8. 17. The apparatus according to claim 11, wherein said determined group of activities comprises an activity for performing a loop operation, said activity comprising a data management activity and a web service, wherein step (b) of said method further comprises:
    (b.1) determining a data level statement for said data management activity and said web service;
    wherein step (d) of said method further comprises:
    (d.1) determining a process graph model comprising a pattern including said activity for performing said loop operation and said data level statement; and
    step (e) of said method further comprises:
    (e.1) determining the optimized process graph model from the determined process graph model by optimizing said pattern.
  9. 18. The apparatus according to claim 11, wherein said determined group of activities comprises an activity for performing a loop operation, said activity comprising a data management activity and a transition condition, wherein step (b) of said method further comprises:
    (b.1) determining a data level statement for said data management activity and said transition condition;
    step (d) of said method further comprises:
    (d.1) determining a process graph model comprising a pattern including said activity for performing the loop operation and said data level statement; and
    step (e) of said method further comprises:
    (e.1) determining the optimized process graph model from the determined process graph model by optimizing said pattern.
  10. 19. The apparatus according to claim 11, wherein the workflow is implemented in a workflow programming language and a redundant workflow variable comprised in the determined group of activities is eliminated if it is redundant with respect to the workflow.
  11. 20. The apparatus according to claim 11, wherein step (b) of said method further comprises:
    (b.1) determining the at least one data level statement for each of the at least one data management activity by use of one of an interactive and a collaborative optimization component.
  12. 21. A data processing system for optimizing a group of activities comprised in a workflow to enhance processing of said workflow, wherein said group of activities comprises at least one data management activity, said data processing system comprising:
    activity means for determining said at least one data management activity;
    statement means for determining for each of the at least one data management activity at least one data level statement;
    group means for determining said group of activities;
    model means for determining a process graph model from said determined group of activities, wherein said process graph model comprises each of the at least one data level statement, and wherein the semantics of said process graph model are identical to the semantics of said determined group of activities;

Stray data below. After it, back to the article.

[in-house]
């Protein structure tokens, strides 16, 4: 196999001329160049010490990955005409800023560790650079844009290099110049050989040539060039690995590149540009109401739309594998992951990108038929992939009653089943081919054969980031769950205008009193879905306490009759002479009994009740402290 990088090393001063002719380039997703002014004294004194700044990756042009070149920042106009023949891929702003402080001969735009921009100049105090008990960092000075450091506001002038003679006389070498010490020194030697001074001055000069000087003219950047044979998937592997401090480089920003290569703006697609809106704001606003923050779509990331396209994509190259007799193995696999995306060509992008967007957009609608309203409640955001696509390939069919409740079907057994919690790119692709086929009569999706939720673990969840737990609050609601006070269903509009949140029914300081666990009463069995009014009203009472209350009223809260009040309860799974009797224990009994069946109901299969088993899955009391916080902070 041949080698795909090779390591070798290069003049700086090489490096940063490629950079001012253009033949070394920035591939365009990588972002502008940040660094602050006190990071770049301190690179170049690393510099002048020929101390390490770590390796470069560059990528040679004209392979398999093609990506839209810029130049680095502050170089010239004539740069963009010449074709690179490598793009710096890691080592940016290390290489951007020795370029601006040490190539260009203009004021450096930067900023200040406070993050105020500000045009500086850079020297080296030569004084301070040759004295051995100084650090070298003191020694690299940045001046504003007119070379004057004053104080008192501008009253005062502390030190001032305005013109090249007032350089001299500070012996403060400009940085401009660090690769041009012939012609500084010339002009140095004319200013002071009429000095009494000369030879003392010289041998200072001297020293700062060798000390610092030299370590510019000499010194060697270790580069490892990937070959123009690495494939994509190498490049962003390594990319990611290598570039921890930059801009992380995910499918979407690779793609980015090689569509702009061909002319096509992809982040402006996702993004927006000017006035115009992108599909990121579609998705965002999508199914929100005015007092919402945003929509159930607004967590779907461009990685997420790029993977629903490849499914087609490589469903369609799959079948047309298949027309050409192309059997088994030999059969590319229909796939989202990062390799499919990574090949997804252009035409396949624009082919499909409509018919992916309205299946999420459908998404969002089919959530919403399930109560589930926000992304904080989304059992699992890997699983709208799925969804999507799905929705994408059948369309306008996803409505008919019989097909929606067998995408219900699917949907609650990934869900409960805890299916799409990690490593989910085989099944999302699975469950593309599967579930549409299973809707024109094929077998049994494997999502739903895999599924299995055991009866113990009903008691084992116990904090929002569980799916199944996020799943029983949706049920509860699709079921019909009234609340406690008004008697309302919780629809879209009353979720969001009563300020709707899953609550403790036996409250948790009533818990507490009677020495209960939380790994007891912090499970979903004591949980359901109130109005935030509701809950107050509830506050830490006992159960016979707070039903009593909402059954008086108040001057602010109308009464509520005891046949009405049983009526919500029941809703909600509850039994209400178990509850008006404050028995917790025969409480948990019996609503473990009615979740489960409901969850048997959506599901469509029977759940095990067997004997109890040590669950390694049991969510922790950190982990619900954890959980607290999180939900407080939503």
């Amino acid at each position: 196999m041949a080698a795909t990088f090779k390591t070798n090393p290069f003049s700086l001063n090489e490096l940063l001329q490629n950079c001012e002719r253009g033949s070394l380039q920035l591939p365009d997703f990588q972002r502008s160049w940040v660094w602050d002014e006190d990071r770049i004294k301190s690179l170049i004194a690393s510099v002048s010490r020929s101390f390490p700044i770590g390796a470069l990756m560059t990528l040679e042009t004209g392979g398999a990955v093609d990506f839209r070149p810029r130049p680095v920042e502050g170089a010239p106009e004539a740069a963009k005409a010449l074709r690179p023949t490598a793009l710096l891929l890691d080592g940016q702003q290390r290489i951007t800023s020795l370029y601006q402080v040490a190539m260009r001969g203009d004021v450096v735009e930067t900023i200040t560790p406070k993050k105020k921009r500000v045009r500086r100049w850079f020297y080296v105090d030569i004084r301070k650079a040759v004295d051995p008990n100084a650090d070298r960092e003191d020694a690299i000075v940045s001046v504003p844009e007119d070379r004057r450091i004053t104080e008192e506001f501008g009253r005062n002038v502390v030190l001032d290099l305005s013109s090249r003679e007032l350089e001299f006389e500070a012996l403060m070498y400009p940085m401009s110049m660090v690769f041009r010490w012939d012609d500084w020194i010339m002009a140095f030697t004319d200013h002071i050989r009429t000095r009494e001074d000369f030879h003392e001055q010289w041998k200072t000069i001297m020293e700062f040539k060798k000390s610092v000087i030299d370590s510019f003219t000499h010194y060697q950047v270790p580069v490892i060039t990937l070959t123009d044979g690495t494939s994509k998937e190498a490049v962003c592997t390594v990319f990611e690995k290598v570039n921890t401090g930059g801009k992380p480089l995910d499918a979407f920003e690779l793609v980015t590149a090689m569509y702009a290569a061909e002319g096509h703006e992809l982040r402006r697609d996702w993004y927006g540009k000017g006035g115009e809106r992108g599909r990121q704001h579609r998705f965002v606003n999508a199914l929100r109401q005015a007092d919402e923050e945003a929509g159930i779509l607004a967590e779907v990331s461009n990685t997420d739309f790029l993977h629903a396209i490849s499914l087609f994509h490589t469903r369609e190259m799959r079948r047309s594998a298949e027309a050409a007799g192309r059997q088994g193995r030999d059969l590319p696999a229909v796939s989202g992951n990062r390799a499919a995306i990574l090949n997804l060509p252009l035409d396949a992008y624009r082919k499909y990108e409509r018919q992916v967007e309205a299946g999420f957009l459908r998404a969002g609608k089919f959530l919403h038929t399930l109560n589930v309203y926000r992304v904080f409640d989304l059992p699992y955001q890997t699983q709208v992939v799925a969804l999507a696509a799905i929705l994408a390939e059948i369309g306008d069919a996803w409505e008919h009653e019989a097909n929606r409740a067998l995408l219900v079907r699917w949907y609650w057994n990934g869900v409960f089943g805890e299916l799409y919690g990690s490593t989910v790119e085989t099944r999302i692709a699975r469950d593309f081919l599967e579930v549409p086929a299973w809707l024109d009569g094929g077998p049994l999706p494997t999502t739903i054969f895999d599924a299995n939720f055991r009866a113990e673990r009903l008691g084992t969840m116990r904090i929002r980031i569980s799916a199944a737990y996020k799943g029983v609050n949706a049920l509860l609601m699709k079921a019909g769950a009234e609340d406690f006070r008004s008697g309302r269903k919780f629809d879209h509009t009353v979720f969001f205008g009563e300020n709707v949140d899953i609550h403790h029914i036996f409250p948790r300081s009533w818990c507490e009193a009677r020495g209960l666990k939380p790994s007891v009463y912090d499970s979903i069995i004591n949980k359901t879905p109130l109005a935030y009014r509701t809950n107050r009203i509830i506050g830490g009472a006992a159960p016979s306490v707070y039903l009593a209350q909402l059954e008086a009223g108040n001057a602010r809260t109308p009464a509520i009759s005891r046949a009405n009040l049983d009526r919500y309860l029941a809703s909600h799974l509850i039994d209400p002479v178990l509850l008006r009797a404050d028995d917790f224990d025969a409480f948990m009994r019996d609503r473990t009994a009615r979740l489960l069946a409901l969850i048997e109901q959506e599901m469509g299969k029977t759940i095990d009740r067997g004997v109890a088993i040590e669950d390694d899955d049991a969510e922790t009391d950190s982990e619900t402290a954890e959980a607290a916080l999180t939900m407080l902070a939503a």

optimized model means for determining an optimized process graph model from said determined process graph model;
    optimized group means for determining an optimized group of activities from said optimized process graph model, wherein the semantics of the optimized group of activities are identical to the semantics of the optimized process graph model; and
    insertion means for replacing said determined group of activities in said workflow with said optimized group of activities to enhance processing of said workflow.
  13. 22. The system according to claim 21, wherein said workflow comprises at least one convertible non-data management activity, and said activity means determines at least one data management activity for each of the at least one convertible non-data management activity.
  14. 23. The system according to claim 21, wherein the at least one data management activity and the at least one data level statement are determined by use of one of: a tag being assigned to each of the at least one data management activity, wherein said tag comprises meta information describing the data level statement; and a registered function, wherein said function is adapted to receive the at least one data management activity and returns said meta-information for the at least one data level statement.
  15. 24. The system according to claim 21, wherein said group of activities comprises a sequence of data management activities that relates to an information management system including an optimization component, and wherein said optimized model means determines the optimized process graph model from said determined process graph model by use of said optimization component of said information management system.
  16. 25. The system according to claim 21, wherein said model means determines a process graph model that includes a pattern, and wherein said optimized model means determines the optimized process graph model from the determined process graph model by optimizing said pattern.